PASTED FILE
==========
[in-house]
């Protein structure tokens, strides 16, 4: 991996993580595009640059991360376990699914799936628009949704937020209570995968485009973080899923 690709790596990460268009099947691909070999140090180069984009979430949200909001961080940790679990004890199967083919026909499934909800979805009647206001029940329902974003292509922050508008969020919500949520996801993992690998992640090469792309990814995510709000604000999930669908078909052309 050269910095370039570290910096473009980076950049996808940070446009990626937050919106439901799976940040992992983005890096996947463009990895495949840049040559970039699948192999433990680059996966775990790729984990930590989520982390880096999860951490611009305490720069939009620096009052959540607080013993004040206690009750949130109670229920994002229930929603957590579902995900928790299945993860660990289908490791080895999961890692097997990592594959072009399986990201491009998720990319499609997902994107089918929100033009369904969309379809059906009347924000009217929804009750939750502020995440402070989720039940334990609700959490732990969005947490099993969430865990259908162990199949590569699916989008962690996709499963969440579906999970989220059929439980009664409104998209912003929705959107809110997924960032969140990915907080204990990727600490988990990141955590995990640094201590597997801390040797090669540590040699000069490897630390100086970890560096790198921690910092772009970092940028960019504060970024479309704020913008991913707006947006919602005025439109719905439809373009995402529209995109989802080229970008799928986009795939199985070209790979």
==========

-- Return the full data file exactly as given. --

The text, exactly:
[in-house]
């Protein structure tokens, strides 16, 4: 991996993580595009640059991360376990699914799936628009949704937020209570995968485009973080899923 690709790596990460268009099947691909070999140090180069984009979430949200909001961080940790679990004890199967083919026909499934909800979805009647206001029940329902974003292509922050508008969020919500949520996801993992690998992640090469792309990814995510709000604000999930669908078909052309 050269910095370039570290910096473009980076950049996808940070446009990626937050919106439901799976940040992992983005890096996947463009990895495949840049040559970039699948192999433990680059996966775990790729984990930590989520982390880096999860951490611009305490720069939009620096009052959540607080013993004040206690009750949130109670229920994002229930929603957590579902995900928790299945993860660990289908490791080895999961890692097997990592594959072009399986990201491009998720990319499609997902994107089918929100033009369904969309379809059906009347924000009217929804009750939750502020995440402070989720039940334990609700959490732990969005947490099993969430865990259908162990199949590569699916989008962690996709499963969440579906999970989220059929439980009664409104998209912003929705959107809110997924960032969140990915907080204990990727600490988990990141955590995990640094201590597997801390040797090669540590040699000069490897630390100086970890560096790198921690910092772009970092940028960019504060970024479309704020913008991913707006947006919602005025439109719905439809373009995402529209995109989802080229970008799928986009795939199985070209790979």